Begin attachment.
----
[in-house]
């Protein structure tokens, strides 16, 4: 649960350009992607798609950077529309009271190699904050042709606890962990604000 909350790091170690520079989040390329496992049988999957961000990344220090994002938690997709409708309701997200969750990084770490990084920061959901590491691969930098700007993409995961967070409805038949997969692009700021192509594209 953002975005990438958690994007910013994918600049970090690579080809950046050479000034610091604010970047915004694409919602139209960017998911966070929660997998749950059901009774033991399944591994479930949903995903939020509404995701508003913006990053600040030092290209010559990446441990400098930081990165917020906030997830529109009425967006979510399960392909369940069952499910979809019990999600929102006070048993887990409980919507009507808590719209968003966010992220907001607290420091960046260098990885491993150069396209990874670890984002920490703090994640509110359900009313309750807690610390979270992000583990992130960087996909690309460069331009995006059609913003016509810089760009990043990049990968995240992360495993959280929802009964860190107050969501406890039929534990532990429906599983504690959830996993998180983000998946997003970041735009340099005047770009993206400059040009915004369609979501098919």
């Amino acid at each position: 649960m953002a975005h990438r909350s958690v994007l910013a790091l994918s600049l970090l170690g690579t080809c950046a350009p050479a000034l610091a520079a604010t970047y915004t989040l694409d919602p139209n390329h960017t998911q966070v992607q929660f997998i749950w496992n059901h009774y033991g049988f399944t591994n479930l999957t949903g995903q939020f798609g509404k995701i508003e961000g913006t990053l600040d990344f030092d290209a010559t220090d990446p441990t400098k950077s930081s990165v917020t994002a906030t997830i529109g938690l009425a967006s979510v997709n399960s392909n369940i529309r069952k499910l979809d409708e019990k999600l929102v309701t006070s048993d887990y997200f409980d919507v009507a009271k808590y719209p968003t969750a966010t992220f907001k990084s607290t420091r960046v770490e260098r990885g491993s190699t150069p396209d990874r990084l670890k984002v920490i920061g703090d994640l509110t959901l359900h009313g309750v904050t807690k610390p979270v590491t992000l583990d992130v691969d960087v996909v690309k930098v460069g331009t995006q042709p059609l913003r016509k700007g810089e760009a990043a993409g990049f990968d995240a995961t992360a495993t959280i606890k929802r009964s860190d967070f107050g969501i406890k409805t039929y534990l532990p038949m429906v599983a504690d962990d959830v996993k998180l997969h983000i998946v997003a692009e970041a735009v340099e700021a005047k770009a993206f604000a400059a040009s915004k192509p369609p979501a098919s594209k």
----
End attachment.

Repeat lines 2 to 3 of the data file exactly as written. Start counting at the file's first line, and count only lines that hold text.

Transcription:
């Protein structure tokens, strides 16, 4: 649960350009992607798609950077529309009271190699904050042709606890962990604000 909350790091170690520079989040390329496992049988999957961000990344220090994002938690997709409708309701997200969750990084770490990084920061959901590491691969930098700007993409995961967070409805038949997969692009700021192509594209 953002975005990438958690994007910013994918600049970090690579080809950046050479000034610091604010970047915004694409919602139209960017998911966070929660997998749950059901009774033991399944591994479930949903995903939020509404995701508003913006990053600040030092290209010559990446441990400098930081990165917020906030997830529109009425967006979510399960392909369940069952499910979809019990999600929102006070048993887990409980919507009507808590719209968003966010992220907001607290420091960046260098990885491993150069396209990874670890984002920490703090994640509110359900009313309750807690610390979270992000583990992130960087996909690309460069331009995006059609913003016509810089760009990043990049990968995240992360495993959280929802009964860190107050969501406890039929534990532990429906599983504690959830996993998180983000998946997003970041735009340099005047770009993206400059040009915004369609979501098919």
């Amino acid at each position: 649960m953002a975005h990438r909350s958690v994007l910013a790091l994918s600049l970090l170690g690579t080809c950046a350009p050479a000034l610091a520079a604010t970047y915004t989040l694409d919602p139209n390329h960017t998911q966070v992607q929660f997998i749950w496992n059901h009774y033991g049988f399944t591994n479930l999957t949903g995903q939020f798609g509404k995701i508003e961000g913006t990053l600040d990344f030092d290209a010559t220090d990446p441990t400098k950077s930081s990165v917020t994002a906030t997830i529109g938690l009425a967006s979510v997709n399960s392909n369940i529309r069952k499910l979809d409708e019990k999600l929102v309701t006070s048993d887990y997200f409980d919507v009507a009271k808590y719209p968003t969750a966010t992220f907001k990084s607290t420091r960046v770490e260098r990885g491993s190699t150069p396209d990874r990084l670890k984002v920490i920061g703090d994640l509110t959901l359900h009313g309750v904050t807690k610390p979270v590491t992000l583990d992130v691969d960087v996909v690309k930098v460069g331009t995006q042709p059609l913003r016509k700007g810089e760009a990043a993409g990049f990968d995240a995961t992360a495993t959280i606890k929802r009964s860190d967070f107050g969501i406890k409805t039929y534990l532990p038949m429906v599983a504690d962990d959830v996993k998180l997969h983000i998946v997003a692009e970041a735009v340099e700021a005047k770009a993206f604000a400059a040009s915004k192509p369609p979501a098919s594209k």